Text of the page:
[Ip-health] FT: Uruguay defeats Philip Morris test case lawsuit
thiru at keionline.org
Fri Jul 8 15:35:31 PDT 2016
Uruguay defeats Philip Morris test case lawsuit
Tobacco group was suing South American country for its strict regulations
Benedict Mander in Buenos Aires
Uruguay has won a landmark lawsuit against Philip Morris International,
which was suing the South American country for its strict regulations on
smoking in what was seen as a test case for the tobacco industry.
Friday’s decision sets an important precedent for other countries
considering implementing similar legislation, with anti-tobacco campaigners
accusing Philip Morris of using litigation to scare others from following
“The attempts of the tobacco companies have been roundly rejected,” said
Uruguay’sPresident Tabaré Vázquez, an oncologist who has made the fight
against tobacco one of his flagship policies. “It is not acceptable to
prioritise commercial considerations over the fundamental right to health
and life,” he added in a televised address to the nation.
In its lawsuit at the World Bank’s International Center for Settlement of
Investment Disputes, which marked the first time a tobacco group had taken
on a country in an international court, Philip Morris argued that Uruguay
had violated terms of a bilateral investment treaty with Switzerland, where
it has its headquarters in Lausanne.
The world’s biggest tobacco company — whose annual revenues of more than
$80bn across 180 countries far exceed Uruguay’s gross domestic product of
closer to $50bn — claimed that a 2009 anti-tobacco law damaged its
intellectual property rights and hit sales.
Philip Morris — which has lost lawsuits in Norway, Australia and the UK —
opposed the Uruguayan anti-tobacco law’s requirements that graphic health
warnings cover 80 per cent of both sides of cigarette packets, and that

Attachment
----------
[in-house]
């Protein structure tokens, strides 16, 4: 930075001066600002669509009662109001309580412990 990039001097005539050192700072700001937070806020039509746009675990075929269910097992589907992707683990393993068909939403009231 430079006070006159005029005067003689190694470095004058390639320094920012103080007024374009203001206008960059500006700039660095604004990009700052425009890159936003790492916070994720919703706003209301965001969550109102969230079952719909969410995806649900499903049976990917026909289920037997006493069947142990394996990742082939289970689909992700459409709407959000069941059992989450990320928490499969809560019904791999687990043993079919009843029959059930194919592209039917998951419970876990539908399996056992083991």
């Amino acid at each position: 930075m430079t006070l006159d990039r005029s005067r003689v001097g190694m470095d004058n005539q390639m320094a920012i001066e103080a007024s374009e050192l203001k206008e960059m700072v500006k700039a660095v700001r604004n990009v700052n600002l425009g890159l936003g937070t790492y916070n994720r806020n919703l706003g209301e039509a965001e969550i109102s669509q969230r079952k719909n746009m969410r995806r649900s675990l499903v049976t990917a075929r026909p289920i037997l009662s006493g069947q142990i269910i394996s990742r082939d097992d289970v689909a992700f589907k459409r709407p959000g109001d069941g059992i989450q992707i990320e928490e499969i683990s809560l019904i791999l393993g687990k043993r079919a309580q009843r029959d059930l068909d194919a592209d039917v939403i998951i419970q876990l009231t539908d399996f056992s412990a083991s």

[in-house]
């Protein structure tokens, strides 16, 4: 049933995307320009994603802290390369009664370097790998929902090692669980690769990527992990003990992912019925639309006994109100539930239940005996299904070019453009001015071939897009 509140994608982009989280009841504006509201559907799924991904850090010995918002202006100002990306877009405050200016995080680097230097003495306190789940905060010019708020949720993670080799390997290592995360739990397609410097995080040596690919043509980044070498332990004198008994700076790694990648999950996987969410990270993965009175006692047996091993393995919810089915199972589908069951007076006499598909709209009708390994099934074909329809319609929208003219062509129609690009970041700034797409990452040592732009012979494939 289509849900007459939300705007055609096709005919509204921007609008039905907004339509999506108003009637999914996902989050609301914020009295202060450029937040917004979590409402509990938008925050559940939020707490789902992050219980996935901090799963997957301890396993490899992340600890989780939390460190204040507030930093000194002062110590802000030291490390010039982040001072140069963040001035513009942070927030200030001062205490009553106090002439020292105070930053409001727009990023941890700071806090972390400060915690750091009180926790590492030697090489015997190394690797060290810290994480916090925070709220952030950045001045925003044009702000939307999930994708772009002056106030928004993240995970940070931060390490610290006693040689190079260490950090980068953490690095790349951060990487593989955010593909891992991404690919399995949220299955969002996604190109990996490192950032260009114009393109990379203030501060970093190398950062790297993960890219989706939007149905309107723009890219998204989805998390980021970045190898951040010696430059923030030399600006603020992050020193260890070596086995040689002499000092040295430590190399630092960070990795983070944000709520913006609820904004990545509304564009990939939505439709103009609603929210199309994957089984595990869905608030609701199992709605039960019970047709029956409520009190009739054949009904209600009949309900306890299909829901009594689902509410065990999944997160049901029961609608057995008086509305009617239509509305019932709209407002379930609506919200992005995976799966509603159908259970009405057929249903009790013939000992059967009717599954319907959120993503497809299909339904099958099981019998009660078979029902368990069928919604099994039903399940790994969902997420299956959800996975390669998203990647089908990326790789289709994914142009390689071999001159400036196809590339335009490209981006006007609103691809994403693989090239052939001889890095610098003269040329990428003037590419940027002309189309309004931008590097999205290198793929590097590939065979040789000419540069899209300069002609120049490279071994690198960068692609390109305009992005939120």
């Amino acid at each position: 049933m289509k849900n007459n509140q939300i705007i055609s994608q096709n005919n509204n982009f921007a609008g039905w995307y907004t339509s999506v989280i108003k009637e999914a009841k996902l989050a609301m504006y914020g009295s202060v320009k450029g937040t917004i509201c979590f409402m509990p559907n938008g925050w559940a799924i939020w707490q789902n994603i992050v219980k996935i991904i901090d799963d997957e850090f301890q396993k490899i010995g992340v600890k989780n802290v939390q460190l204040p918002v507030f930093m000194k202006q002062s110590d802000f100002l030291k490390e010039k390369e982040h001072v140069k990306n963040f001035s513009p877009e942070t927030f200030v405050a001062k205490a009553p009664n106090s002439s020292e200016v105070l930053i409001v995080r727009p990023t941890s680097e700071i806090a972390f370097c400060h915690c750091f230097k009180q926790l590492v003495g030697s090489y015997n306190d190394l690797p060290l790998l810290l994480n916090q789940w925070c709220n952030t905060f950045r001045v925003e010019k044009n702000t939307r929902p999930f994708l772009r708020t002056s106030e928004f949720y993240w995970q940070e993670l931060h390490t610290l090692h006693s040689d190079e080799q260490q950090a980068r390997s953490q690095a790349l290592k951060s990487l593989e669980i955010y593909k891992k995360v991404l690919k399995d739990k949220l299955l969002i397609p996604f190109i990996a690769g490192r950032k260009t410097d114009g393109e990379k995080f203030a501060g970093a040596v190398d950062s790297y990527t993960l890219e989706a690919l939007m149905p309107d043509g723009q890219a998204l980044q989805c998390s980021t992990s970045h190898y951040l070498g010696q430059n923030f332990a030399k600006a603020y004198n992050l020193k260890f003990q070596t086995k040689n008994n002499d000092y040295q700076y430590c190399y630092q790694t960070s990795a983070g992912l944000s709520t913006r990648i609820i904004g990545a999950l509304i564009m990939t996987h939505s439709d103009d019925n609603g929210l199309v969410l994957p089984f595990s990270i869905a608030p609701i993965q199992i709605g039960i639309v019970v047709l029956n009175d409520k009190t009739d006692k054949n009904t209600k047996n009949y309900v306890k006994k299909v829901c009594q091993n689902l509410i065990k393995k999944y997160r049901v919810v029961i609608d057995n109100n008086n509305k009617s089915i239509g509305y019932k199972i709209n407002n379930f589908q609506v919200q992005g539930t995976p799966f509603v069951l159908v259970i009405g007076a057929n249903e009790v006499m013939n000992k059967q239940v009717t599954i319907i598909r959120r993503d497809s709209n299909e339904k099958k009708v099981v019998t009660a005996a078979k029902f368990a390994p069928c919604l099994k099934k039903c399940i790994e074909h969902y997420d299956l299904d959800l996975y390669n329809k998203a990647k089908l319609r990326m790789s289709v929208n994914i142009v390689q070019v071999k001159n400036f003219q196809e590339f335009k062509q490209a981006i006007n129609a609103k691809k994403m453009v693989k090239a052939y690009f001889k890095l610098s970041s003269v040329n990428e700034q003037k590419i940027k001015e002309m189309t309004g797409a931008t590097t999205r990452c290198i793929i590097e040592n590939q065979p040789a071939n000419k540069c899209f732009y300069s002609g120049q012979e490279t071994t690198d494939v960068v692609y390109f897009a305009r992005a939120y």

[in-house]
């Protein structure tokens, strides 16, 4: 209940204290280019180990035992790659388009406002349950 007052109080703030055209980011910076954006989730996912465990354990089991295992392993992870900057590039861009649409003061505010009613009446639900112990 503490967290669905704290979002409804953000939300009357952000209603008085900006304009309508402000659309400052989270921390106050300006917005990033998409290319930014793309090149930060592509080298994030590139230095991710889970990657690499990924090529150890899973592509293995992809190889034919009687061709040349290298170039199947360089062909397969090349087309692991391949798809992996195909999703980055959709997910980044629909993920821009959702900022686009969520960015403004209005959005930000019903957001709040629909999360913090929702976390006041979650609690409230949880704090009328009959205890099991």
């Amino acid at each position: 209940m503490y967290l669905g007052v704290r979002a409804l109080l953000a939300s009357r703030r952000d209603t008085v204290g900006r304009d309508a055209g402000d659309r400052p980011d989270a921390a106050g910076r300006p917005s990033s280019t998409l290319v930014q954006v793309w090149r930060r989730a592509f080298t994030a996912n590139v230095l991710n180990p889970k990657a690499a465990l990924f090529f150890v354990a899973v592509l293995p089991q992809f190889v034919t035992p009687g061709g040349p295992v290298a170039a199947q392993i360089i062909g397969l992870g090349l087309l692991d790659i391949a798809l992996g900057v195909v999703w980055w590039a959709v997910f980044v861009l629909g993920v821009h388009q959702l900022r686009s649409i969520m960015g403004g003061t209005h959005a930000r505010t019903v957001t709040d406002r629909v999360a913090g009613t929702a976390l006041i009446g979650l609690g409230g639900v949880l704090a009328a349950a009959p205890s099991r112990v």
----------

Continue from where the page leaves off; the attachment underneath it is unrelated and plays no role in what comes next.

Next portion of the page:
brands have a single image, thereby prohibiting sub-brands such as Marlboro
Red or Marlboro Gold. That forced Philip Morris to withdraw seven of its 12
brands from shops in Uruguay.
“We’ve never questioned Uruguay’s authority to protect public health,” said
Marc Firestone, general counsel at Philip Morris, who clarified that the
company had been complying with the regulations at issue in the case for
the past seven years. “The arbitration concerned an important, but unusual,
set of facts that called for clarification under international law, which
the parties have now received,” he added.
“This is a major victory for the people of Uruguay — and it shows countries
everywhere that they can stand up to tobacco companies and win,” said
former New York City Mayor Michael Bloomberg, who provided Uruguay’s
lawsuit with financial support. “No country should ever be intimidated by
the threat of a tobacco company lawsuit, and this case will help embolden
more nations to take actions that will save lives,” he added. Some
observers have remarked on the apparent irony that in 2013 Uruguay
legalised marijuana, which is due to start being sold in pharmacies this
month, while at the same time it is clamping down on tobacco. But others
say that Uruguay’s trailblazing efforts to regulate marijuana and tobacco
are consistent, arguing that both industries are insufficiently controlled.
According to health ministry figures, the number of Uruguayans who smoke
had fallen to 22 per cent of the population by 2014, from 35 per cent in
2005. The number of young smokers fell to 8 per cent in 2014, from 23 per
cent in 2006, when Uruguay became the first country in the region to ban
smoking in enclosed public spaces.
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